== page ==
As CFO, Pete Low oversees Saba’s finance, legal, information technology, revenue operations, corporate strategy, and alliances as well as the security, risk and compliance functions. Prior to his appointment to Saba, Pete served as CFO of Halogen Software for more than a decade.
Numbers, spreadsheets and financial results may get a lot of love in our daily work lives, but it’s important to consider human capital in equal measure. After all, if we believe that people are our most important asset, we have to embrace that mantra every day.
Luckily, we have a champion in our organizations – the Chief Human Resources Officer – who is an excellent ally in ensuring human capital (that’s our people!) gets the same focus as our financial capital (the numbers!). But the CHRO and his or her team also have a number of ways they can help us finance-focused folks meet business objectives and drive additional value. When HR gets involved in the strategic workings of a business, everyone wins.
Did you know that organizations that view HR as a strategic partner actually realize greater organizational performance? In fact, a study by Bersin & Associates (now known as Bersin) found that “business-integrated HR organizations” experience nearly 40 percent lower turnover, 38 percent higher employee engagement and more than twice the revenue per employee than do companies who view HR as a primarily transactional function.
The elephant in the room (the CHRO-CFO divide)
A divide between your CHRO and Chief Financial Officer may still exist in some organizations, where C-Suite leaders operate in silos, making it that much more difficult to “speak each other’s language” when it comes to making strategic business decisions, such as implementing a new talent management program or strategy. The challenge becomes even more complicated when these company leaders believe that their departments are polar opposites when, in reality, nothing could be further from the truth.
Studies show that when CHROs and CFOs are on the same page, their organizations experience:
- 26 percent higher revenue per employee
- 41 percent lower turnover
- Increased earnings of nearly 15 percent
Great business relationships are built on trust and understanding. Let’s move past the outdated convention that the CHRO and CFO have competing – or opposed – business priorities. Below are three distinct examples of how a CHRO’s contribution can move the business forward.
1. Your CHRO can advance the CFO’s vision
Both CHROs and CFOs must get employees engaged with the company’s strategic vision, mission, and goals. These two strategic leaders can work well together when they understand each other’s primary focus and expertise in evangelizing the company’s strategy. After all, you’re both passionate about your organization living up to its potential!
2. A great CHRO enhances performance management
High-performing CHROs must have a solid grasp on both the external and internal business environments in order to maintain their position as a strong business partner. CHROs are always looking for ways to optimize performance at all levels – and in all departments – across the organization. With a keen focus on performance management, the CHRO’s work ensures your organization will be in a better place to make critical decisions to drive positive business outcomes.
3. CHROs: A multi-functional powerhouse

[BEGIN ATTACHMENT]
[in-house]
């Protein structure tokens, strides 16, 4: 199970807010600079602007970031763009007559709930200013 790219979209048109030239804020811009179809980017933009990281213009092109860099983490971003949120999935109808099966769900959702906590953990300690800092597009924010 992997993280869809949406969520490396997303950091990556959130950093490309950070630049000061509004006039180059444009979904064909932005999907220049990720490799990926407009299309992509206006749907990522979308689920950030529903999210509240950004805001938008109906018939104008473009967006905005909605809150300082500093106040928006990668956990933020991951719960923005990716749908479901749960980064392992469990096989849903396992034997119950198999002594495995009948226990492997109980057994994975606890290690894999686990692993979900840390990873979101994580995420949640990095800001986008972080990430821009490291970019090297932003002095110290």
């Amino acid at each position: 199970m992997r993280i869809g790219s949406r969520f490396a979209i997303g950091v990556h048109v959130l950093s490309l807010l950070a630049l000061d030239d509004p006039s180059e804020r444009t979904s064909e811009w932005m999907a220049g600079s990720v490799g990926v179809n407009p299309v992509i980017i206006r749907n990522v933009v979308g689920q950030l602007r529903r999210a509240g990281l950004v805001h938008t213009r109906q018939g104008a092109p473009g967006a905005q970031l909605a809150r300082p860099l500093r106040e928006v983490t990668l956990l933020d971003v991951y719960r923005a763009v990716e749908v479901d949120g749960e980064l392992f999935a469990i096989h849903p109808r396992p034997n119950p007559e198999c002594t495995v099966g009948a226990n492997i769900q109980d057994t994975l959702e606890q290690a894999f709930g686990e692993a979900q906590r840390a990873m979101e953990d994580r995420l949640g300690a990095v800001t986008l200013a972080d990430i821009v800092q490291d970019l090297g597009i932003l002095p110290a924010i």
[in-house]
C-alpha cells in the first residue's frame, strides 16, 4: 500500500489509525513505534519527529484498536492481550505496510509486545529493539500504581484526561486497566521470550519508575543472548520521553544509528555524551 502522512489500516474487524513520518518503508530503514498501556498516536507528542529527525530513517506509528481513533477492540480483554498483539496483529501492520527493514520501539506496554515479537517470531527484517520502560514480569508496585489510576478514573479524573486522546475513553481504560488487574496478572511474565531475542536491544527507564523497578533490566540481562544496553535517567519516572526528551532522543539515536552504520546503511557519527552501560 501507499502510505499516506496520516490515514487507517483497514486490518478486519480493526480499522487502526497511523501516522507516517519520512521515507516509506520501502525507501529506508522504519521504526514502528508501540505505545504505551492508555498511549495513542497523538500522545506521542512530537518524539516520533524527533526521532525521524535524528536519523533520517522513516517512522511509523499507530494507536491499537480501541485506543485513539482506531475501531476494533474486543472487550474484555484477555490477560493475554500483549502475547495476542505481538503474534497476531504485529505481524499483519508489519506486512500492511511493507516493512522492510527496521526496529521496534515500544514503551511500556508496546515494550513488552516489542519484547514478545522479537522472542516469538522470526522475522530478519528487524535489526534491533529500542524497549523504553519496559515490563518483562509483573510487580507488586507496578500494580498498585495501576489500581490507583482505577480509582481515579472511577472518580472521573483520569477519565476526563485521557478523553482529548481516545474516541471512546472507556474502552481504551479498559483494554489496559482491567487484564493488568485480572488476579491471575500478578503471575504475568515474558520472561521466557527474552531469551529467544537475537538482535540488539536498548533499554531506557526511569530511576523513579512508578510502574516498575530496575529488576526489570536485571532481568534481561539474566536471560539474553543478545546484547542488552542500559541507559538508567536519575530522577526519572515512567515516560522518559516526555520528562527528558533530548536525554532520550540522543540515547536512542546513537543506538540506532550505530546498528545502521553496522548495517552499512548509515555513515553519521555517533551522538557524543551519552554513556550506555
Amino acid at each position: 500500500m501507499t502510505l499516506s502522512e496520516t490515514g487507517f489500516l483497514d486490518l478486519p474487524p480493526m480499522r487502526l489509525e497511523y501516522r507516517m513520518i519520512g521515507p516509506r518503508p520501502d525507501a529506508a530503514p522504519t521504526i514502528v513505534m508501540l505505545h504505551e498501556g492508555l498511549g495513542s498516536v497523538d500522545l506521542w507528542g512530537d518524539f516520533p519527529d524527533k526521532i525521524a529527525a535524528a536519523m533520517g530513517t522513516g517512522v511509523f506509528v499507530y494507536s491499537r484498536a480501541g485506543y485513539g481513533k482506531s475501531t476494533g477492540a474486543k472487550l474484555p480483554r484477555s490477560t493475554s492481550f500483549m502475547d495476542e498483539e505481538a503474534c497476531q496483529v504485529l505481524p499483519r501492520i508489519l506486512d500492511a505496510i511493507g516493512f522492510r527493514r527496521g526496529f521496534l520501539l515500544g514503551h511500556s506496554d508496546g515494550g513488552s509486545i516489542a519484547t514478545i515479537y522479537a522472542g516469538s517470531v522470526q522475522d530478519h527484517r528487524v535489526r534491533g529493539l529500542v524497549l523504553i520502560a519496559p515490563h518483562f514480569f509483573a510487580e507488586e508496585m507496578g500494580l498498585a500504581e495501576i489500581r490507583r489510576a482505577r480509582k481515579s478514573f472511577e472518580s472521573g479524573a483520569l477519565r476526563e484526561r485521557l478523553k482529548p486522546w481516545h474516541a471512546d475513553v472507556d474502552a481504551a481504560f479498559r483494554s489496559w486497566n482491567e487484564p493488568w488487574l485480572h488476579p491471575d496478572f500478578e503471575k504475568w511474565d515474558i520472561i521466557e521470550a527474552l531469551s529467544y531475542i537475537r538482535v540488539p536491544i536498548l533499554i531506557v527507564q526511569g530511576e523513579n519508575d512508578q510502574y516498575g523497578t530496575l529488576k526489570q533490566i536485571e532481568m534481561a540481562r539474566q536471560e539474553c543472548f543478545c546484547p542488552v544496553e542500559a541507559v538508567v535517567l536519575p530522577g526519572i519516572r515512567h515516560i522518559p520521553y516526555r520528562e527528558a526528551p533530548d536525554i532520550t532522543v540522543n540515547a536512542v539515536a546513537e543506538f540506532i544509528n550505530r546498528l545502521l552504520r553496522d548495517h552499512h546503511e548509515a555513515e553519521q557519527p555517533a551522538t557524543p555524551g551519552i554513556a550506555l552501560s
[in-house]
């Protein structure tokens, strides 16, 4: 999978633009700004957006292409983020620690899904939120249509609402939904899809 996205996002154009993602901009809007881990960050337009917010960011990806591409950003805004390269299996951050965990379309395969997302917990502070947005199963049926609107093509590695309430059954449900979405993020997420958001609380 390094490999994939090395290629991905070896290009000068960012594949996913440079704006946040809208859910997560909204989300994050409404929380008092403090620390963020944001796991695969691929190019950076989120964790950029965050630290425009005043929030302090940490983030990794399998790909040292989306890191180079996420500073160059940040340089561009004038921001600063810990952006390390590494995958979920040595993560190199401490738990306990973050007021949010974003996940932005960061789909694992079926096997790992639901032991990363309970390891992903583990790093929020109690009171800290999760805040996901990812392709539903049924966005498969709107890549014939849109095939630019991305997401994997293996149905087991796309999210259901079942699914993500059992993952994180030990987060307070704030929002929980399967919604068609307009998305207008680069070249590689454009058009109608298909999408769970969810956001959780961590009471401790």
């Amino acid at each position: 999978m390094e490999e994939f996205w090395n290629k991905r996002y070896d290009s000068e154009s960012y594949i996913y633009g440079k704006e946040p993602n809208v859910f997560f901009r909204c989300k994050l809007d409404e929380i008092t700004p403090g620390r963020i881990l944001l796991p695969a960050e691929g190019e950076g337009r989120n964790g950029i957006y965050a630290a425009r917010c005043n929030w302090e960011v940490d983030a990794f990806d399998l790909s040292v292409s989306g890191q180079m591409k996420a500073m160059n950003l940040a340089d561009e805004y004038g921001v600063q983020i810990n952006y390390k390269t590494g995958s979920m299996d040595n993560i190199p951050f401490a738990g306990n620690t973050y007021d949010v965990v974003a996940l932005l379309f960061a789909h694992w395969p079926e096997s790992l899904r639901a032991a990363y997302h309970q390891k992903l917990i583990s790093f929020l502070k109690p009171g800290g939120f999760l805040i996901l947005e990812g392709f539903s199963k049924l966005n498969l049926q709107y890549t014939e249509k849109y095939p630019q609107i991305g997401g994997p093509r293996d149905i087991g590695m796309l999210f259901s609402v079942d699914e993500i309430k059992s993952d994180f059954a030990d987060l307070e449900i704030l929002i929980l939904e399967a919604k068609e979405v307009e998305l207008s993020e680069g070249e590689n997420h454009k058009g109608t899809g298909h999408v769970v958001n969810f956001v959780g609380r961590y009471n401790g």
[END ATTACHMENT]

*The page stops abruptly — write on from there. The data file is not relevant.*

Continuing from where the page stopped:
Why do we need our CHROs? Let me count the ways:
- When our HR programs improve employee satisfaction and engagement, that means fewer customer complaints, resulting in higher customer satisfaction. This can be measured through client retention, which, in turn, directly affects revenue.
- When our CHRO and their team recommend HR initiatives that can improve efficiency, reduce costs and drive better business performance.
- Aligning the finance and accounting function with achieving the organization’s goals also involves developing effective talent recruitment and management strategy to attract, develop, and retain finance talent and the skillsets required to build practice excellence for their team.
Confidential to CHROs reading this
We might not always look like we’re the life of the party, but we CFOs are pleased to hear HR technology pitches. Yes, really! We want to know what new technology is out there and how it can benefit the organization.
Here’s a tip for your next talent management pitch: Before you assume that your financially focused counterpart would never approve your proposal, take a step back and think critically about where you can find common ground on driving better business outcomes.
Consider your organization’s strategic priorities and the key performance indicators the C-suite really cares about. Take the time to figure out how your talent programs will impact them and then make a tailored business case for your talent management programs. For instance, has your CEO prioritized expansion into emerging markets? Rather than saying your time-to-hire rates need improvement, translate that into what impact time-to-hire has on your organization’s ability to penetrate these new markets and drive top-line growth. You can link your investment in a talent management solution to this metric, along with metrics such as time-saving or efficiency. When you do this, you make the CFO’s job easy – executed well, your initiative’s ROI can pay for the talent management investment within a certain number of months.
I hope this list has helped you take another look at your CHRO and the talents they bring to the business. From recruiting to hiring to raising employee rates of engagement to aligning HR with business priorities, the CHRO is a valuable resource in the “people” side of the business – as well as the “numbers” side of the business.